Linear water waves with vorticity: Rotational features and particle paths

Department of Mathematics, Lund University, PO Box 118, 221 00 Lund, Sweden
Journal of Differential Equations (Impact Factor: 1.68). 01/2008; 244(8):1888-1909. DOI: 10.1016/j.jde.2008.01.012
Source: arXiv


We study steady linear gravity waves of small amplitude travelling on a current of constant vorticity. For positive vorticity the situation resembles that of Stokes waves, but if the vorticity is large enough the particle trajectories are affected. For negative vorticity we show that there may appear internal waves and vortices, wherein the particle trajectories are not ellipses.

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Available from: Mats Ehrnström, Oct 10, 2015
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    • "Spurred by the above results there has also been interest in studying the properties and dynamics of these waves below the surface [11] [37]. This had been done for linear waves in [14]. Several other avenues have also been considered: We mention heterogeneous waves both with [39] [40] and without [38] surface tension, a variational approach [2] and Hamiltonian formulation with center manifold reduction [19]. "
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    ABSTRACT: We construct small-amplitude solitary traveling gravity-capillary water waves with a finite number of point vortices along a vertical line, on finite depth. This is done using a local bifurcation argument. The properties of the resulting waves are also examined: We find that they depend significantly on the position of the point vortices in the water column.
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    • "The effect of vorticity on the modulational stability of periodic surface waves was investigated in [25]. In the presence of vorticity, even the linear problem still provides challenges, as testified to by the recent study [5] on particle paths in rotational linear surface waves, and the article [26] which focuses on the linear dispersion relation for surface waves in the context of non-constant vorticity. "
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    ABSTRACT: The effect of constant background vorticity on the pressure beneath steady long gravity waves at the surface of a fluid is investigated. Using an asymptotic expansion for the streamfunction, we derive a model equation and a formula for the pressure in a flow with constant vorticity. The model equation was previously found by Benjamin (1962), [3], and is given in terms of the vorticity ω0ω0, and three parameters Q,RQ,R and SS representing the volume flux, total head and momentum flux, respectively.The focus of this work is on the reconstruction of the pressure from solutions of the model equation and the behavior of the surface wave profiles and the pressure distribution as the strength of the vorticity changes. In particular, it is shown that for strong enough vorticity, the maximum pressure is no longer located under the wave crest, and the fluid pressure near the surface can be below atmospheric pressure.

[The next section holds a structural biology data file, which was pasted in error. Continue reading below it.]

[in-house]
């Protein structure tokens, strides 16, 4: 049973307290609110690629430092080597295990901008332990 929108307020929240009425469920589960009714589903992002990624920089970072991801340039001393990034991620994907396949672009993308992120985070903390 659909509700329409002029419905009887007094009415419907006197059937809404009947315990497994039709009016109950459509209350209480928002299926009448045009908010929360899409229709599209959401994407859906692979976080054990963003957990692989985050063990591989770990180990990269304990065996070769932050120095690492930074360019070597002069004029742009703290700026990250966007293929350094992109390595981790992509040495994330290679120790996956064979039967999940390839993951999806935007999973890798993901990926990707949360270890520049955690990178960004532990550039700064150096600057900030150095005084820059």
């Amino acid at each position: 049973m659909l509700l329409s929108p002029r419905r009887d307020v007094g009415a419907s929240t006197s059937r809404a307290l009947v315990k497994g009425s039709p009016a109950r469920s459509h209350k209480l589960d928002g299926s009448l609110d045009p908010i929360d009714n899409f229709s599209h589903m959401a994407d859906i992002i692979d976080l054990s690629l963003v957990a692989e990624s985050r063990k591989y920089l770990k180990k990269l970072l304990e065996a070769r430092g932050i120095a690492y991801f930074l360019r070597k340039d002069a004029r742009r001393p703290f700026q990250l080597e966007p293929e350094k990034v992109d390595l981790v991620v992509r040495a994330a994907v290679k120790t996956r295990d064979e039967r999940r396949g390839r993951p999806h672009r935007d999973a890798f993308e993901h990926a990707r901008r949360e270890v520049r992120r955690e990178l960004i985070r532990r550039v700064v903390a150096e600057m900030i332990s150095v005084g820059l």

European Journal of Mechanics - B/Fluids 01/2013; 37:187–194. DOI:10.1016/j.euromechflu.2012.09.009 · 1.66 Impact Factor
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    • "Therefore, such a layer, generally speaking, separates two other layers with opposite directions of flow. First, the existence of steady waves on a flow of constant vorticity in which a critical layer (and so, a counter-current) is present was established by Ehrnström and Villari [30], who studied streamlines and particle paths in the framework of linear theory. It was Wahlén [68], who proved the existence of small-amplitude Stokes waves with a constant vorticity and discovered that in the reference frame moving with the wave there is a critical layer. "
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    ABSTRACT: The two-dimensional free-boundary problem of steady periodic waves with vorticity is considered for water of finite depth. We investigate how a flow with small-amplitude Stokes waves on the free surface bifurcates from a horizontal parallel shear flow in which counter-currents may be present. The bifurcation mechanism is described in terms of a dispersion equation; namely, wavelengths of Stokes waves bifurcate from the values defined by the roots of this equation. The latter generalizes that for irrotational waves and involves only quantities given on the horizontal free surface of the initial parallel shear flow. Sufficient conditions guaranteeing the existence of roots of the dispersion equation are obtained. Two particular vorticity distributions are considered in order to illustrate general results.
    Archive for Rational Mechanics and Analysis 07/2012; 214(3). DOI:10.1007/s00205-014-0787-0 · 2.22 Impact Factor
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